Why travel solo to Iceland?
Everywhere you turn in Iceland, you’ll be faced with sheer volcanic forces that have shaped one of the most unique landscapes on earth.
Imagine black deserts threaded with glacial rivers, amid volcanic peaks in all directions. Mysterious ravines offering some truly remote hiking routes, vast tundra scattered with wildflowers, and the Valley of Thor shrouded in a fine mist. Iceland’s terrain is as dramatic as it is beautiful, shaped by the constant shifting of tectonic plates.
If it’s off-grid hiking you’re after, summer is the best time to visit. The landscape comes to life with days of endless sunshine, bringing flora and fauna to the valleys. Winter offers quite a different kind of adventure. You can expect glacier hiking, snowmobiling across the icy outback and bathing in an outdoor hot tub beneath the Northern Lights (weather permitting, of course).
Whether you’re seeking a magical winter or a summer adventure, travel to Iceland and you’re in for an outdoors experience like no other.
What's the weather like?
Iceland’s weather can be really unpredictable and it’s not uncommon to feel like you’re experiencing four seasons in one day. The average summer temperature is 51F (11C), while winter averages 31F (-0.5C).
Average temp in high season
What’s the national language?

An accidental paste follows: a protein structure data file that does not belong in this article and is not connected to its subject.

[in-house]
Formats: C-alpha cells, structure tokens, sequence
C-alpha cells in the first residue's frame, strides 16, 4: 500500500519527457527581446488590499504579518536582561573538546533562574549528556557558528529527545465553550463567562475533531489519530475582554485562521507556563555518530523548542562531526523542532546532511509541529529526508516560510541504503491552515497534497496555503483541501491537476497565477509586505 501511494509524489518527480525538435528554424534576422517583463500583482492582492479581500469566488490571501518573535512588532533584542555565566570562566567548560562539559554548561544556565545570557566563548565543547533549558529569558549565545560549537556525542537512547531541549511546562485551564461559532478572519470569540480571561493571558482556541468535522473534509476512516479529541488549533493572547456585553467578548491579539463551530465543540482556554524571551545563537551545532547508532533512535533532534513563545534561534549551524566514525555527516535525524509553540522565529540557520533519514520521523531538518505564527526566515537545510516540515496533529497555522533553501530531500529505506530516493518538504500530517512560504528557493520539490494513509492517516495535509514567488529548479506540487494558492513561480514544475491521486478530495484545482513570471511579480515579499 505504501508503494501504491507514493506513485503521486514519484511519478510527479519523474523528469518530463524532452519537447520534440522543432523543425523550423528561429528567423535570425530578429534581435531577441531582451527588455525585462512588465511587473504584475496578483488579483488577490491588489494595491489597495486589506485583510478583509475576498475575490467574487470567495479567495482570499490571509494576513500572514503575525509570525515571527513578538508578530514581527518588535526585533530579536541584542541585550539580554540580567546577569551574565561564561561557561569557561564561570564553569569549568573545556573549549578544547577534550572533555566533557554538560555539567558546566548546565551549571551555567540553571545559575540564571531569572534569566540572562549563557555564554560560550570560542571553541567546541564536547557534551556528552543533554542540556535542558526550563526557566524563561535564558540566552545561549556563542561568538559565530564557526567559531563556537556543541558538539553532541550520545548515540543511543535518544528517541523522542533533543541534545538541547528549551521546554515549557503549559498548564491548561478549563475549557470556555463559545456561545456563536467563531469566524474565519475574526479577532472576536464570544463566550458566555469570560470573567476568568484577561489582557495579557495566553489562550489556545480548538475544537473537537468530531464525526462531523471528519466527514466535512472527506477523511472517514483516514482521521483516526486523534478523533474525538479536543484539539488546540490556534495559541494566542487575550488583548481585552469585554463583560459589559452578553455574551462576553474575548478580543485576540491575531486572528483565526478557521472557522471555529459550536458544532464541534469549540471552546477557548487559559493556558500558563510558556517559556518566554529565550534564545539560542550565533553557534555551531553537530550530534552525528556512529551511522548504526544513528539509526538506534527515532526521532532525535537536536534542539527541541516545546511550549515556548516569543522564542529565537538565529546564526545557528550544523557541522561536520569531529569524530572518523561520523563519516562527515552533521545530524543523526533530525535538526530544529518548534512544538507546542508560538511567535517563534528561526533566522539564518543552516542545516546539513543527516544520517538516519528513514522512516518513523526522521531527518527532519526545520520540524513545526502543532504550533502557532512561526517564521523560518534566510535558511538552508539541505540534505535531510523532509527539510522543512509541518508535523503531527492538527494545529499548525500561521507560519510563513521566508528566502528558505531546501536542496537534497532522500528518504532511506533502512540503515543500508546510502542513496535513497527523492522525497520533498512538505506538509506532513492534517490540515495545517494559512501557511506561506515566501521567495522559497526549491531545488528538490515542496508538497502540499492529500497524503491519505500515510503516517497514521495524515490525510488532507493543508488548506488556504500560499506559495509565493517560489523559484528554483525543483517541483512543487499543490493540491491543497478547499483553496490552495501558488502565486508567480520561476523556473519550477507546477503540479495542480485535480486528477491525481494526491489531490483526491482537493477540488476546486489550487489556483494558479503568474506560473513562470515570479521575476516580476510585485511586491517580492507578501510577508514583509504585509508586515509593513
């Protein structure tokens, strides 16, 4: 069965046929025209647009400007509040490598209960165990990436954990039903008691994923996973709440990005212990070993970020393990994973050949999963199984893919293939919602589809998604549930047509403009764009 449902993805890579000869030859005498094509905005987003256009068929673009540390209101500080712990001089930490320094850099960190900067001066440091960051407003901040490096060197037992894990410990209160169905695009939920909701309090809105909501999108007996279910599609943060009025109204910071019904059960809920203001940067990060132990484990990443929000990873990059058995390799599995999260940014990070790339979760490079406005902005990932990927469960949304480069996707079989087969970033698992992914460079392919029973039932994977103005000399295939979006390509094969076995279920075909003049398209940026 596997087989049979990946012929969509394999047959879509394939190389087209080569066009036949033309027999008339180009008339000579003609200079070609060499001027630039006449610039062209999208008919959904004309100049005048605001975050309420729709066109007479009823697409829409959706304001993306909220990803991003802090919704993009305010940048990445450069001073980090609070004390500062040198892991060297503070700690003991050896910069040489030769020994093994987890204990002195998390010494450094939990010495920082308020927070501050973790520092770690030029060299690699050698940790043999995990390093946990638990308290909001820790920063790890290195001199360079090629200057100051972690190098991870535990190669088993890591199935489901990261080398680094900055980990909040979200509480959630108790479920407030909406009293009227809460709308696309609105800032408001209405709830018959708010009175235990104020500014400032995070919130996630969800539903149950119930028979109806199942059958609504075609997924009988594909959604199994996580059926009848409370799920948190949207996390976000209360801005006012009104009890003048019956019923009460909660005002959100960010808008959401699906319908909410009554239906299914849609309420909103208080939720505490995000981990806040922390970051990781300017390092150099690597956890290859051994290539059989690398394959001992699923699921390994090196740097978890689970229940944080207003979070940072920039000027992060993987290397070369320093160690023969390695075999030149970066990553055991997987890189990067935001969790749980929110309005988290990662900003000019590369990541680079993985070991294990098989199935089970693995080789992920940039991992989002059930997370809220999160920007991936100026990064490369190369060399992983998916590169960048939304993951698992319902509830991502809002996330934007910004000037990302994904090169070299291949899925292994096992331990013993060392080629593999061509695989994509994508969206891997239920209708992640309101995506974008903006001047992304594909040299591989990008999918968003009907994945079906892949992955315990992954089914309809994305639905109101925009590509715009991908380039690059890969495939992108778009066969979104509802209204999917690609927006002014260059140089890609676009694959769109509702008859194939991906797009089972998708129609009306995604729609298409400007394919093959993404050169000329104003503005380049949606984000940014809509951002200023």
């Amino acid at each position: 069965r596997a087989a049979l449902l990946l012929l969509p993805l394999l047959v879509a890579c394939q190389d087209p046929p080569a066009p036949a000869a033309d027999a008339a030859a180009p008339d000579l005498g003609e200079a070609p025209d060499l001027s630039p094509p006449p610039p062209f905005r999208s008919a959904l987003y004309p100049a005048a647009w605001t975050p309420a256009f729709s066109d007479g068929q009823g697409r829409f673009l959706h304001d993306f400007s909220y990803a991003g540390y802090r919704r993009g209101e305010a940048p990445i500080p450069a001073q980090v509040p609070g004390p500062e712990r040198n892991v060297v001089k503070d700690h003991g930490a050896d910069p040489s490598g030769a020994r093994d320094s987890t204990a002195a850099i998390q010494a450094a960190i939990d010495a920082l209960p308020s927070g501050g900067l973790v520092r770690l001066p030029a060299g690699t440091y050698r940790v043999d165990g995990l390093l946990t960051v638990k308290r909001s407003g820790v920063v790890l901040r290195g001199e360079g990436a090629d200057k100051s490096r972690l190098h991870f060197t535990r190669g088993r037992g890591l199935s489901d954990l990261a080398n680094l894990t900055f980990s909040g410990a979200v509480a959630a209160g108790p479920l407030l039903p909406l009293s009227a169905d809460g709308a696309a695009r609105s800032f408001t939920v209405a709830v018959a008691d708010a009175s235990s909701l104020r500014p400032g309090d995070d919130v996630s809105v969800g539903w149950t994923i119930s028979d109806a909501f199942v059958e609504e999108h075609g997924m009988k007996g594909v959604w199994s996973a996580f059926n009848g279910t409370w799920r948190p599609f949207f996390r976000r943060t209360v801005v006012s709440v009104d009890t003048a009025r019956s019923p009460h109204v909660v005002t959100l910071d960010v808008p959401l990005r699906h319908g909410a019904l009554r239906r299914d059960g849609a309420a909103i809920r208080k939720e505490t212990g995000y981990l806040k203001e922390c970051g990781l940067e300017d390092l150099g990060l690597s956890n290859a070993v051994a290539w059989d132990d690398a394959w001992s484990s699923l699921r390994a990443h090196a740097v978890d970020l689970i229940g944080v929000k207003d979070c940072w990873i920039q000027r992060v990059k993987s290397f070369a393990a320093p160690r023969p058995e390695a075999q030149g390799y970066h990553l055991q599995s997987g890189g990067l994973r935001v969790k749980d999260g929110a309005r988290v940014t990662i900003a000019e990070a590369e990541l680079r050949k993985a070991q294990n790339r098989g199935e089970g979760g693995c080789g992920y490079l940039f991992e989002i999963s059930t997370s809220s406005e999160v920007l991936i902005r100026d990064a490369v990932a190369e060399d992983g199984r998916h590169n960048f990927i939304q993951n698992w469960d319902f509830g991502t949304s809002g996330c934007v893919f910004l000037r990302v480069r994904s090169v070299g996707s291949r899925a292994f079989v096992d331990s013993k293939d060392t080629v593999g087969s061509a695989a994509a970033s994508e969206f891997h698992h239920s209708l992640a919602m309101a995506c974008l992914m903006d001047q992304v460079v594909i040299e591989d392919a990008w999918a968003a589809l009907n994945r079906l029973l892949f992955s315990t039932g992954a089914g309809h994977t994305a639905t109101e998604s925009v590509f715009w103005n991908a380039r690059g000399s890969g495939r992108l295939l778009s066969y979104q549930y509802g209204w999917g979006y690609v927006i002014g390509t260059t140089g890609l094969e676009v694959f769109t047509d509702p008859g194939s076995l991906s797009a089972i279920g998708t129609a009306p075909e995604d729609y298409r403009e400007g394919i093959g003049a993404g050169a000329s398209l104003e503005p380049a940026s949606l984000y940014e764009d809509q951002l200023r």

What’s the currency?
Iceland is on Greenwich Meantime (GMT) and doesn’t observe Daylight Saving Time.
Top three activities
1. Soak in the Blue Lagoon
2. Explore Sólheimajökull Glacier
3. Hike through the Valley of Thor
Top four dishes to try
1. Pylsur: Icelandic hotdog
2. Icelandic lamb
3. Skyr: natural cheese yogurt
4. Fermented shark
Top places to visit in Iceland
In Iceland’s capital you can explore the country’s viking history through the National and Saga museums. This is also the spot to explore Icelandic cuisine, moving from restaurant to restaurant to sample a wide range of foods and the country’s famous craft beer scene.
A landscape of otherworldly beauty where shifting tectonic plates have opened up vast valleys, now full of greenery and wildlife. The volcanic terrain also gives rise to bubbling geysers and hot springs.
This region of Iceland is known for its dramatic landscapes. Towards the western tip, the Snæfellsjökull National Park is overlooked by Snæfellsjökull Volcano, which is topped with a glacier. You can also venture through lava fields to reach the black-pebbled Djúpalónssandur Beach.
Dominated by Lake Mývatn, a volcanic lake, this spot in northern Iceland is a great place to relax. A small village called Reykjahlíð provides necessary amenities, while the man-made but naturally heated lagoon provides the soothing waters. Nearby is Hverir, providing hot-springs, boiling mud pots and fumaroles.
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